In a way, we are writing this to save you from the Guardian’s constant moral pontification about rich people, or the Daily Mail’s contrived attempts to convince you that they are ‘one of us’.
Many of the other The Dinner reviews focus more on the surrounding themes in the media and zeitgeist and overlook the actual book itself. They seem to use the book as a conduit to push their own narrative and accidentally parody what seems to be Koch’s message.
So, hopefully, this review will focus more on the substance, rather than the style.
Written by Herman Koch, and published in 2009 (in the UK in 2012), has received critical acclaim and has even been turned into a 2017 movie starring Reichard Gere, Steve Coogan and Lauran Linney. The film received very poor reviews all-around, and not a fan favourite on Rotten Tomatoes.
The Dinner‘s story follows two brothers (and their wives), who have arranged a dinner to discuss a rather unsettling situation caused by their teenage son. The two cousins in question are caught up in a rather ruthless, yet accidental, murder of a homeless woman, and the video of the murder goes viral. Thankfully for the boys, and their parents, the identities of the boys is unknown, but the intense backlash has put the entire family’s reputation and livelihoods in danger. Do they protect the boys, and therefore themselves? Or own up.
This is a story we have come to be familiar with in our age of social media and the book delves deep into themes about family, wealth, power and class – as well as morality, human nature, social games and spoiled children. While the book literally centres around a family in the ‘middle class’ the themes are much more universal and less politically heavy-handed than is may be suggested by the Guardian.
Our unfolding story is told through the eyes of Paul: who is a classic unreliable narrator. While he seems like the perfect voice of reason, disparaging his pretentious indulgent brother and his wife, his voice reveals him as being envious and holding resentment for the hollow world his brother has succeeded in; the superficialty, self-indulgence and pointlessly lavish pretense. Paul himself is bookish, righteous and filled with envy; secretly resenting his brother’s success out of a need to feel validated himself, thus rejecting everything about his brother to an objectively irrational degree.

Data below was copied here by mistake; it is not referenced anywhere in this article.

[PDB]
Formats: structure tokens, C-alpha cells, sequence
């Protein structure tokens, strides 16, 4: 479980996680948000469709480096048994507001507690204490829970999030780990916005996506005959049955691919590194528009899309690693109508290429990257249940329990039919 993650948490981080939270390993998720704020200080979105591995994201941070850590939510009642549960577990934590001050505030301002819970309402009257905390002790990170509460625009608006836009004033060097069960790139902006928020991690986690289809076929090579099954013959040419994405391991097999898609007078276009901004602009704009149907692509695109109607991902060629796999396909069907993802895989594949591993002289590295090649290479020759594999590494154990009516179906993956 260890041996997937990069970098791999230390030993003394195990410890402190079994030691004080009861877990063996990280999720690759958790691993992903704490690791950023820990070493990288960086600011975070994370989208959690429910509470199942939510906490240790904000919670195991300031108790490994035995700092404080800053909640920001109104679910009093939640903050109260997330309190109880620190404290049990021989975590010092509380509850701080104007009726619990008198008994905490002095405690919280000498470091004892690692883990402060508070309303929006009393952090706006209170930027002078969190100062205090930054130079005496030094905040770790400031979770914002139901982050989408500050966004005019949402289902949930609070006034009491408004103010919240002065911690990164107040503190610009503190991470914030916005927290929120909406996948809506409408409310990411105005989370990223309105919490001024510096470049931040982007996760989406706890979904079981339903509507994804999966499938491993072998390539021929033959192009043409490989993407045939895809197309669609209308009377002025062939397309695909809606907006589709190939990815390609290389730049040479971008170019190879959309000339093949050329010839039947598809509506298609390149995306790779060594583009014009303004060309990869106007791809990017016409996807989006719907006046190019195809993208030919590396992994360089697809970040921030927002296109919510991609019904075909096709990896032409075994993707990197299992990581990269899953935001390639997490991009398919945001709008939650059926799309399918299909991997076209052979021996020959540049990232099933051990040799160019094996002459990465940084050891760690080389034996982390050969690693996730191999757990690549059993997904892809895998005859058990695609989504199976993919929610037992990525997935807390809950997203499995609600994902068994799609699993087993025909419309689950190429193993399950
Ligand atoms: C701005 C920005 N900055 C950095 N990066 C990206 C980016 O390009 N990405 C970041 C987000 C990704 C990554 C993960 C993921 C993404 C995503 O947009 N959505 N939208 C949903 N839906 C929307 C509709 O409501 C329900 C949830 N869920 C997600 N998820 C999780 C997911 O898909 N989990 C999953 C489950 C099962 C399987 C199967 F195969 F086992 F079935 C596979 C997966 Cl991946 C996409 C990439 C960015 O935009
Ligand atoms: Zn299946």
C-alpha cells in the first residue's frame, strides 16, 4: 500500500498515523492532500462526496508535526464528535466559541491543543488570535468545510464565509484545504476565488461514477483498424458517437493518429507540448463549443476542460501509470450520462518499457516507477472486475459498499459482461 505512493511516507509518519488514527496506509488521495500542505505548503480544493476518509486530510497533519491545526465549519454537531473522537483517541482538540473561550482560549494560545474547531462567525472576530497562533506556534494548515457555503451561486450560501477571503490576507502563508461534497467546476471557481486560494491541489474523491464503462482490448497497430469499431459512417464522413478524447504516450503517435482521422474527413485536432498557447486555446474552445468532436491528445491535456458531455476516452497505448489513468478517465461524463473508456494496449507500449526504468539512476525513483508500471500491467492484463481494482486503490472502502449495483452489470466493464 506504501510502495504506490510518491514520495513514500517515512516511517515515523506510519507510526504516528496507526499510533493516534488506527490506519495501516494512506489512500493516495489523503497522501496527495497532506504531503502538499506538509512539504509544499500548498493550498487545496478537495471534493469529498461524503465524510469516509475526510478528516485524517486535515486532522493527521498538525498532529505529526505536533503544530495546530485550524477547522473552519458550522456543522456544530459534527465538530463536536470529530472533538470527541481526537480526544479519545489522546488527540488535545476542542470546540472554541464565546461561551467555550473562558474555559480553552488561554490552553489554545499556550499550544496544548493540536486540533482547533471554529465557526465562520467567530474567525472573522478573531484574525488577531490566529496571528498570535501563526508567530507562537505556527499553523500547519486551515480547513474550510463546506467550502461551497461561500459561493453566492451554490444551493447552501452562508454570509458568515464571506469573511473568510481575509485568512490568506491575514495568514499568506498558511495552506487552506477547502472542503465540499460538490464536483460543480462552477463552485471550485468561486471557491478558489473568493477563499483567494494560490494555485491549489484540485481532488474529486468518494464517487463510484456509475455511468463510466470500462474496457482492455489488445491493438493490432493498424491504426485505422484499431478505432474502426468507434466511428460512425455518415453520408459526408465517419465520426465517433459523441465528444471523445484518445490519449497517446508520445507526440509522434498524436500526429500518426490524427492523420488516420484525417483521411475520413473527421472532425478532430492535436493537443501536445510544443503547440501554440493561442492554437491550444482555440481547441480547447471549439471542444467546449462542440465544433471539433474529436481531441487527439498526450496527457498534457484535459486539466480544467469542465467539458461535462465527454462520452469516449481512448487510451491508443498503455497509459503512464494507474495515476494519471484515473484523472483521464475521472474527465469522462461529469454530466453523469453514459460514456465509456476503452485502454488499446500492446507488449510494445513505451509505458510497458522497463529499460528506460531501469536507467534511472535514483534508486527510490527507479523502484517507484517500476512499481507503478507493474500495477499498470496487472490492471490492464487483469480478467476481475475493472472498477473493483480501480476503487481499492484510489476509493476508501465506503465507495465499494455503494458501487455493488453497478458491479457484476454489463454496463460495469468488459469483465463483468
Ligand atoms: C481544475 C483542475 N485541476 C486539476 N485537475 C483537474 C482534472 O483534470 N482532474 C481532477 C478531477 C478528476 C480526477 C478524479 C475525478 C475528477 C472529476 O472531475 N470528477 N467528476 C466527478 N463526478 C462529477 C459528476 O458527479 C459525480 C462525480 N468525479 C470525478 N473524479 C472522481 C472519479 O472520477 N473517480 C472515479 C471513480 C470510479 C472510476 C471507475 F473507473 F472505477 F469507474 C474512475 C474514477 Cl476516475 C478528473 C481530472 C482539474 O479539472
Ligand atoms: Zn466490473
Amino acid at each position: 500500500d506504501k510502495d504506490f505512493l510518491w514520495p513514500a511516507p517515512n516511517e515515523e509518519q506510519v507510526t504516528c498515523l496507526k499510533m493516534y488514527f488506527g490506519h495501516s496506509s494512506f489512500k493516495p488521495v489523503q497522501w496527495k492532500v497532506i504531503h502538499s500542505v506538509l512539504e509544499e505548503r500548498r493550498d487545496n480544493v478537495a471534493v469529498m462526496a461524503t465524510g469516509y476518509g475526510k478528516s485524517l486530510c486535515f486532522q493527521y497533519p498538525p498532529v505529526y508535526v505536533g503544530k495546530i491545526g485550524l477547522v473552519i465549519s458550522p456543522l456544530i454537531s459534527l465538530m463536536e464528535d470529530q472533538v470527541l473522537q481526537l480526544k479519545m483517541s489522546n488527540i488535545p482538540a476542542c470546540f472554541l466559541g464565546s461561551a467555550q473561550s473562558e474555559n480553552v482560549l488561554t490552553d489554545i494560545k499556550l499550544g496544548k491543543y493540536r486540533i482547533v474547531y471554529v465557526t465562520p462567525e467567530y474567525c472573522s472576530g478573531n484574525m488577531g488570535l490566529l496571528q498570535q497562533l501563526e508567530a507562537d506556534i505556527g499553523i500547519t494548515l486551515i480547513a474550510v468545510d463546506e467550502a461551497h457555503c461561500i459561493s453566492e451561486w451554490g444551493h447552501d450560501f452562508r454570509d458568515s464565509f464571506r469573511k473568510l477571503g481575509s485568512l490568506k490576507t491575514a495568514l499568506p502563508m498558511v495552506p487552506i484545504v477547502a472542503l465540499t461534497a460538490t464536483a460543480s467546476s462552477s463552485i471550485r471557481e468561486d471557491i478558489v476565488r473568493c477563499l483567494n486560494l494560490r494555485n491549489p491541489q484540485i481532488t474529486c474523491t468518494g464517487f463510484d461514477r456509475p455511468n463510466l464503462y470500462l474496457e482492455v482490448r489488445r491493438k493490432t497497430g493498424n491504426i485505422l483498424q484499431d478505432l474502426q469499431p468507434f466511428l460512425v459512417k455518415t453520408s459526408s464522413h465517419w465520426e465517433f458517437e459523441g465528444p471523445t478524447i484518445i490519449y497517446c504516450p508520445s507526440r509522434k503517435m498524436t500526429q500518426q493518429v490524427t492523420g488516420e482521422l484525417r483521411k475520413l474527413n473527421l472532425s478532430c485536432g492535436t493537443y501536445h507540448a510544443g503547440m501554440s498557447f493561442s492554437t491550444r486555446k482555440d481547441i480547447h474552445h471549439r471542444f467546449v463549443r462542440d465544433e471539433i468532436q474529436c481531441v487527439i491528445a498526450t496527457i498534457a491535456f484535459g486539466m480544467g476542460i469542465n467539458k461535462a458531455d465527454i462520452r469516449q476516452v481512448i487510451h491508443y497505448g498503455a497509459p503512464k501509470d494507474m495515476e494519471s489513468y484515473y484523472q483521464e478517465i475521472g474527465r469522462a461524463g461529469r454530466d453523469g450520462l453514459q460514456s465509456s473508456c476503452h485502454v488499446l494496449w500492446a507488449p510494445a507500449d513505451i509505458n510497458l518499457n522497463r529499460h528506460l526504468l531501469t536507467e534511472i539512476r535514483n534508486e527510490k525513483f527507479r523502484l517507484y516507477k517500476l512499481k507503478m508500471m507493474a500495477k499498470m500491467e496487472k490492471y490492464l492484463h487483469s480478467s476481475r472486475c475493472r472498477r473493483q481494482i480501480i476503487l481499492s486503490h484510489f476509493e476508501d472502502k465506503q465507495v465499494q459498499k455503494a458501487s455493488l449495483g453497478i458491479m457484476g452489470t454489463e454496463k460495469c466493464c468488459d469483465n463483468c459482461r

Koch cleverly leads the reader into the world of the modern human- a reflection on our very own human nature; our growing selfishness and a view into the roots of our modern world. Our willingness to play social games which circle entirely upon appearance, and have very little to do with substance (or morality). Could Paul lay as a reflection our ourselves? A Wilde like play on the paradox of our search for wealth, power and, more concisely, validation?
Each character, from Serge, Paul, Claire and Babette to the nervous manager (with well-groomed hands), all seem carefully constructed to give us deep and rich insight into the humans around the table, those serving them, and those attached by blood.
The book is broken down into 5 sections, each representing a different course: the aperitif, the appetiser, the main course, the dessert and digestif. Each are detailed by Koch in lavish metaphorical detail, each used as a mode to further the plot and signal the subliminal messages about those surrounding the table.
At first glance, many of the details that Koch focuses on may seem like pretentious pointless descriptions, but they do seem carefully constructed – either to overwhelm us with pretentious detail, or carefully expose Paul, our narrator.
In my mind, the charm of this book is not the storyline, which is quite predictable and uses motifs you’ll find in many other stories searching a similar vein. What makes me think that the point of this book lays within the details, is the great care and attention given the the sometimes verbose articulations and descriptions, and the great detail given to the food.
Overall, this book is charming and worth a read on a sunday afternoon.